Development and divergent post-disaster trajectories in a mountain village: Temporal dynamics of differentiation after the 2008 Wenchuan Earthquake Public Deposited

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  • Following the massive and devastating 2008 Wenchuan Earthquake, the Chinese state called for major reconstruction to be completed within three years. Reconstruction was subsequently folded into longer-term development goals, an approach often considered ‘building back better.’ However, few studies have examined long-term trajectories of household recovery following the earthquake and reconstruction-as-development. We conducted a case study of long-term trajectories in a mountain village in Pengzhou City, Chengdu Municipality, which was severely impacted by the earthquake. Based on in-depth qualitative methods, including semi-structured interviews conducted with 59 villagers and local leaders between September 2018 and May 2019, we analyze a variety of distinct post-earthquake trajectories, including different patterns of recovery and experiences of development for villagers in a concentrated settlement and those who chose owner-driven reconstruction on their pre-earthquake house lots. We find that concentrated settlement created significant barriers to income generation and problems of inadequate housing to accommodate demographic growth and family reproduction. For those who chose in-situ reconstruction, differentiation happened over a span of a decade, as a result of changing development visions and construction regulations, as well as secondary earthquake hazards. These processes have both exacerbated existing inequalities in a small, relatively homogenous village, and created new ones. Some households experience the post-earthquake period as an acceleration of development, whereas others experience a sense of moving backwards in time to a less-developed status. Our study demonstrates that earthquake recovery cannot be considered a single, discrete event, but must instead be understood through long-term trajectories that intersect with both political processes and place-based events. Moreover, we show how qualitative, in-depth studies can shed light on processes otherwise obscured when earthquake recovery and development are conceptualized as apolitical, technical problems.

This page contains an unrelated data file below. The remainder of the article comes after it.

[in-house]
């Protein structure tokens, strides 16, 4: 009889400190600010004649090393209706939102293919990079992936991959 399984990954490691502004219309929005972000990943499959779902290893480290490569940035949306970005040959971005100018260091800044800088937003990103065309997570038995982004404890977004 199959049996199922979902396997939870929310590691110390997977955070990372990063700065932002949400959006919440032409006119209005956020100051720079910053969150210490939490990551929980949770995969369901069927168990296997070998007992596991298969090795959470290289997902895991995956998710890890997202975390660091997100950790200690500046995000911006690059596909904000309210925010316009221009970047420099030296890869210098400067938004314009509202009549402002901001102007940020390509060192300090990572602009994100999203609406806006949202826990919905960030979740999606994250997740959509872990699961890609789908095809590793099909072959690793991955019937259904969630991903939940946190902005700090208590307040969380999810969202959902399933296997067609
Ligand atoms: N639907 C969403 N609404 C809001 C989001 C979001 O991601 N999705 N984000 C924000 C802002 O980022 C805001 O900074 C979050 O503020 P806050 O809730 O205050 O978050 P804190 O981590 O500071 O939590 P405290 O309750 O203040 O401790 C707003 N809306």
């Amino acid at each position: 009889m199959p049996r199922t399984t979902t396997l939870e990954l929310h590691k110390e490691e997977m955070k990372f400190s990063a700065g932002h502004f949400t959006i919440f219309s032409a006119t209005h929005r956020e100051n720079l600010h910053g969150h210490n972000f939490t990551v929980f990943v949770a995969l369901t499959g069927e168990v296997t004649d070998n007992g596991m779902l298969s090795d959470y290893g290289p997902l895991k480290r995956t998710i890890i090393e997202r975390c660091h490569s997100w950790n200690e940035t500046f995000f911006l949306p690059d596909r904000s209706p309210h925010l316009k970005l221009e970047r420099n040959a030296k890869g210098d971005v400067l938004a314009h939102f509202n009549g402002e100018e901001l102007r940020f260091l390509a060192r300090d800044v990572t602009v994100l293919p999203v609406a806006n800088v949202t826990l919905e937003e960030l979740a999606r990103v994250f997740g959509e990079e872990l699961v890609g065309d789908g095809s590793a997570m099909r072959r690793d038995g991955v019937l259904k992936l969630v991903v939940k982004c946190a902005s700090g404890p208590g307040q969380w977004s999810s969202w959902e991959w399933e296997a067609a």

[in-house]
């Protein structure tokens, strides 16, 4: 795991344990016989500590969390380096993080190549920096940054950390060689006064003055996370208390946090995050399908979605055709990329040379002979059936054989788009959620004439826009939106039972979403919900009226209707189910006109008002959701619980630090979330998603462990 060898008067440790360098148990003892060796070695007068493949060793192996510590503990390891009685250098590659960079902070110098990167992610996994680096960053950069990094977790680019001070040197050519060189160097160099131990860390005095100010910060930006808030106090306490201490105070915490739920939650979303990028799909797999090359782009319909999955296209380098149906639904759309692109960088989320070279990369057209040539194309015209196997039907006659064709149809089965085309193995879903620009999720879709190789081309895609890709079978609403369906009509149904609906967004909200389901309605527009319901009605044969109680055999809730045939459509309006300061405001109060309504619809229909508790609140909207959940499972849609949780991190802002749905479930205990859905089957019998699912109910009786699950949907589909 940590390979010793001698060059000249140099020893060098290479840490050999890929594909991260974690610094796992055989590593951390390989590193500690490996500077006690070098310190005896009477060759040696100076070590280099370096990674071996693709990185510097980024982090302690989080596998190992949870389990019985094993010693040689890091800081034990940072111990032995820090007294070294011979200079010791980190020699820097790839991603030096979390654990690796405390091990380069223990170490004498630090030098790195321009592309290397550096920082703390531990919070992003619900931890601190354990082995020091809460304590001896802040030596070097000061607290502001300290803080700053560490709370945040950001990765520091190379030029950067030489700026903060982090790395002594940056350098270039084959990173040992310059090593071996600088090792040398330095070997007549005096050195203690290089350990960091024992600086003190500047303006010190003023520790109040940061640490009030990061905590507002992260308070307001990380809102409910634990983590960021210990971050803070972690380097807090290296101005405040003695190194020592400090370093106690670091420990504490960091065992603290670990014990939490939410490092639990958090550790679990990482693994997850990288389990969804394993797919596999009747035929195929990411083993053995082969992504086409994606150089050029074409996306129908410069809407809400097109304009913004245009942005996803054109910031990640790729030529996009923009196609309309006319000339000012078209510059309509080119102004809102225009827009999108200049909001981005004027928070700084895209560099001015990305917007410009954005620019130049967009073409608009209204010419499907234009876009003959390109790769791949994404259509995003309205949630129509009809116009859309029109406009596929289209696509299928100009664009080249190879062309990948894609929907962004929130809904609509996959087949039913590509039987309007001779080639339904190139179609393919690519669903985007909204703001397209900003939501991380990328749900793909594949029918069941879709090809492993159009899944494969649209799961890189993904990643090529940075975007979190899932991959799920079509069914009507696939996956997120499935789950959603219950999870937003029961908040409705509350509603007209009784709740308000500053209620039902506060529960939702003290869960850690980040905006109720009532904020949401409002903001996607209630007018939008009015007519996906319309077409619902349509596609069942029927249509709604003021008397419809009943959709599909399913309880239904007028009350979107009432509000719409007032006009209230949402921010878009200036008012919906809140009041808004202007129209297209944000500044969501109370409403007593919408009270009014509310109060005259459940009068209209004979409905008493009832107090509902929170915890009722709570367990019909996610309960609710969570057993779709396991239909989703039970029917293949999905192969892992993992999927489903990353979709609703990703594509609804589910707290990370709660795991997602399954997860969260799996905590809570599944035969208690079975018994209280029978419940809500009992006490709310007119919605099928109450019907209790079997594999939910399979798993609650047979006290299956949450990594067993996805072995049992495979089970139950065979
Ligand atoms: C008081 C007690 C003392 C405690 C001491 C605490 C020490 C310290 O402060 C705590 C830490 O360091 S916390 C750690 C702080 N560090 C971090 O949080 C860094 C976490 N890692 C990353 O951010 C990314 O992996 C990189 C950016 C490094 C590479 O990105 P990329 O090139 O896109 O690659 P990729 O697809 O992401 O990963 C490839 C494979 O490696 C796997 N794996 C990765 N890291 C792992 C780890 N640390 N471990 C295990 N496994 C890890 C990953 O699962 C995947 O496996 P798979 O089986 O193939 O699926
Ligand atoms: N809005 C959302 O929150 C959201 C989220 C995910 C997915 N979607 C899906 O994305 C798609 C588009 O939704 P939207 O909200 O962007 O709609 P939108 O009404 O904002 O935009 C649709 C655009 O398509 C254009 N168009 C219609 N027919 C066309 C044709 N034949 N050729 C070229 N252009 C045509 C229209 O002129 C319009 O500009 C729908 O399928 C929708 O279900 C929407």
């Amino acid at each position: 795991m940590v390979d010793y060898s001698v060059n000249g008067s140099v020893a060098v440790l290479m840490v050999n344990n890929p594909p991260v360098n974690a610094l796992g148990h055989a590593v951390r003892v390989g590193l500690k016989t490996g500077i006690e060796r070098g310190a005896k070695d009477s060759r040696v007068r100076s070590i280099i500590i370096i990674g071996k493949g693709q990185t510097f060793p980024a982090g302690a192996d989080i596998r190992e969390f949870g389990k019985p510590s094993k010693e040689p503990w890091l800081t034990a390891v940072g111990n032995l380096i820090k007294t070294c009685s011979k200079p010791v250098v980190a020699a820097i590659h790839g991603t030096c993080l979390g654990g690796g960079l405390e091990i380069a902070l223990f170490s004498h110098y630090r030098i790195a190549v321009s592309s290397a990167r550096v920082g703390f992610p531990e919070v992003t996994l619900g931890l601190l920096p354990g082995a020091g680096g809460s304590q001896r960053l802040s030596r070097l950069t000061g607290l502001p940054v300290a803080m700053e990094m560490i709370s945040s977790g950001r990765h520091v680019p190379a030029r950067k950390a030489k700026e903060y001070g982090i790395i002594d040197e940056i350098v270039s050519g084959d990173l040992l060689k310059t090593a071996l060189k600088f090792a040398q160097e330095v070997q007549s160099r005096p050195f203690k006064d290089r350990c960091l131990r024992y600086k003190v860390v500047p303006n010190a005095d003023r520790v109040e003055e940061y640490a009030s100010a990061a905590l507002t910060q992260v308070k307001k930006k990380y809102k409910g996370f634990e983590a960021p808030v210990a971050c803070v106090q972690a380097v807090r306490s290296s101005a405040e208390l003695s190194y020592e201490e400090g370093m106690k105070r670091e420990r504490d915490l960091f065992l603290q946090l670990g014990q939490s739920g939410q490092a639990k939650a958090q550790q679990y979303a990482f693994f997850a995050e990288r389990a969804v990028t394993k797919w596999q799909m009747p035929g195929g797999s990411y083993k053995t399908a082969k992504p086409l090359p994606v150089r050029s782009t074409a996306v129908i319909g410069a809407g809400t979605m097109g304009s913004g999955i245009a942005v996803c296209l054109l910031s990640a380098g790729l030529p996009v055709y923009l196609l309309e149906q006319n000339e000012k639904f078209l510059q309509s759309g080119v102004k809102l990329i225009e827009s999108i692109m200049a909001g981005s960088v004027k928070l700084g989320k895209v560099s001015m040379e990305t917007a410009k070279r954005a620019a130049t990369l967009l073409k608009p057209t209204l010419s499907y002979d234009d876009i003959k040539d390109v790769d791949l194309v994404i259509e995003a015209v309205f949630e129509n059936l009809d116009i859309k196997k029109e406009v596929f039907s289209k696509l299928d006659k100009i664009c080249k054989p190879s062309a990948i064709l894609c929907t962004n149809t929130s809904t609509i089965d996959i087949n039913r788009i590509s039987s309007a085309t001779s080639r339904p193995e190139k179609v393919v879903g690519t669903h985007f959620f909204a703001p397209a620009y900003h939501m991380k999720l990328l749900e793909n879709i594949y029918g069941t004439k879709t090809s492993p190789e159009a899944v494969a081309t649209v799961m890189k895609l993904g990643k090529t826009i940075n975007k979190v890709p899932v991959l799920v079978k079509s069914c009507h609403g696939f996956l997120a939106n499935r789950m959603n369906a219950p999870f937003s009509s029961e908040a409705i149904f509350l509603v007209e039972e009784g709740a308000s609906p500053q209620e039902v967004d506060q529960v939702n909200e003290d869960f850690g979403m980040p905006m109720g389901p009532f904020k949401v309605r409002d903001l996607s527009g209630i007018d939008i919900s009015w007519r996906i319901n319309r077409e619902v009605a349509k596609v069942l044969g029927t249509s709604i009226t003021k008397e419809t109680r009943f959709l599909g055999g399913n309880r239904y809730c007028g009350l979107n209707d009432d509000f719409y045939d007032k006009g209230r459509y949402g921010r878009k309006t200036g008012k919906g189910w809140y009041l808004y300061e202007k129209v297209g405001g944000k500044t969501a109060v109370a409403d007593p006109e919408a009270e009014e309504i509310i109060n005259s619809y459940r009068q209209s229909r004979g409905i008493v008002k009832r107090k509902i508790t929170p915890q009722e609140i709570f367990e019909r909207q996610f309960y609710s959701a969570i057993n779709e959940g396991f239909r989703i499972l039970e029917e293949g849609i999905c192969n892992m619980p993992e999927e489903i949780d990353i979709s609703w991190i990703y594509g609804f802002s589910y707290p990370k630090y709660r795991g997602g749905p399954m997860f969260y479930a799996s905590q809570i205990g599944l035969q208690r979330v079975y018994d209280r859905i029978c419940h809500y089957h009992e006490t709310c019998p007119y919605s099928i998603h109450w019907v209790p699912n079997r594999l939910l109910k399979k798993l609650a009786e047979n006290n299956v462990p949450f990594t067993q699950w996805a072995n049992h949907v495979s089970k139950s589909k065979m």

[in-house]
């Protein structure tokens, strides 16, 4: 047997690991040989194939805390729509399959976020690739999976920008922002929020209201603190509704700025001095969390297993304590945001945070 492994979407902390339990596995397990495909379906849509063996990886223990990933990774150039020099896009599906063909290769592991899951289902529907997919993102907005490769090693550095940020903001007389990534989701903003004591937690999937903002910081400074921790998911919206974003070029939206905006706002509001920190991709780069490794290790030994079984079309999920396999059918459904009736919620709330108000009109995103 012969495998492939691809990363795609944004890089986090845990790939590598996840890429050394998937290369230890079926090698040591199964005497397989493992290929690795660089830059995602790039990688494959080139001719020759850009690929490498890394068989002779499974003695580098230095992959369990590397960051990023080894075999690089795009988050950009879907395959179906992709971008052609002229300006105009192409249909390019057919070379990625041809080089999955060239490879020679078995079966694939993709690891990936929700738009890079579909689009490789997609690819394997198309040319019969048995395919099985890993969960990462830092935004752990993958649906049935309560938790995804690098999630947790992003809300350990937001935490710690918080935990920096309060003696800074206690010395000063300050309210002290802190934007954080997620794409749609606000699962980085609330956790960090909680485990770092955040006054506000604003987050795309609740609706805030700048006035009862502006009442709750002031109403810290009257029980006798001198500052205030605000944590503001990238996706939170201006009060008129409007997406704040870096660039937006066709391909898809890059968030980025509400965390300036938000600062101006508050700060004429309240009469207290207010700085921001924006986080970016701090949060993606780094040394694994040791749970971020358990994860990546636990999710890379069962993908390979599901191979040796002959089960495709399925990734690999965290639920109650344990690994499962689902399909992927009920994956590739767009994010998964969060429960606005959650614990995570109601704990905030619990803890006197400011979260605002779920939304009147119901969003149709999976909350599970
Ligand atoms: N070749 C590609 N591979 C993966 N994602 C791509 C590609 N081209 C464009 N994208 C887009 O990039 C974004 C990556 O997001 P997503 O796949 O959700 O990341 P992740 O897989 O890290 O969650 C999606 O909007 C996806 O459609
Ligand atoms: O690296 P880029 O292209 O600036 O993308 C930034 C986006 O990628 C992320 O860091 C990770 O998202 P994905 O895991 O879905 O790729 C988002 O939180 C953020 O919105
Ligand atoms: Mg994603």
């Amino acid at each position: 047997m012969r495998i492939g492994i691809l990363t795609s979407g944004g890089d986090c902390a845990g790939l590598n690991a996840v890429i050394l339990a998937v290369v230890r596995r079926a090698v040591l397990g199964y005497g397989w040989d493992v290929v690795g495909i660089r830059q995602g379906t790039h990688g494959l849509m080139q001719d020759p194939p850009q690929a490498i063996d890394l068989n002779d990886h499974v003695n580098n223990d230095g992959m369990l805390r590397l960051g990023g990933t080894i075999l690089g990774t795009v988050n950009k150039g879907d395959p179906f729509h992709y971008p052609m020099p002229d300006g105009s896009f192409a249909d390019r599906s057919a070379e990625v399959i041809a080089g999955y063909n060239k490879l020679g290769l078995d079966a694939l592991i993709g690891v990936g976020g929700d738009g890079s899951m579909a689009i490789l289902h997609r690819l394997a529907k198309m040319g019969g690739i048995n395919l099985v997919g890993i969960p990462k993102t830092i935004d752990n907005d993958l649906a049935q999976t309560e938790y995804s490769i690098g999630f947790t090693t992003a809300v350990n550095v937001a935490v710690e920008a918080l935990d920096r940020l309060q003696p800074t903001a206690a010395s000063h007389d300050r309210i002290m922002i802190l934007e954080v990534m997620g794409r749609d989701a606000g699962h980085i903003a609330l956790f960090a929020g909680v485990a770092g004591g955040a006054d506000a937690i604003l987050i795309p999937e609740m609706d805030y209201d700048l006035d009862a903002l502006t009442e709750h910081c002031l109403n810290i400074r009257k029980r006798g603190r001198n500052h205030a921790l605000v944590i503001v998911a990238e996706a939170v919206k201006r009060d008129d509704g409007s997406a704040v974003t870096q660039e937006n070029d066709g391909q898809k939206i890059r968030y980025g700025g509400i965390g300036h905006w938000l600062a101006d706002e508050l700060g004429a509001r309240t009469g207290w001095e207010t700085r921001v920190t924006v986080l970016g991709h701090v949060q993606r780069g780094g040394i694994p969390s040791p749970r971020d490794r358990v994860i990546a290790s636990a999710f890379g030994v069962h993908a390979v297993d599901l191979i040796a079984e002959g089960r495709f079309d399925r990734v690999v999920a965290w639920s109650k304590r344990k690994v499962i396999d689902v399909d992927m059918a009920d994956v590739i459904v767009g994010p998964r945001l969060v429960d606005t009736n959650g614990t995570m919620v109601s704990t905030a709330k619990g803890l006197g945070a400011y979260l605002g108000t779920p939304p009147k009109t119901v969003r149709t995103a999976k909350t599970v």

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Journal Volume
  • 124
Last Modified
  • 2020-12-23
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  • 0305-750X
  • 1873-5991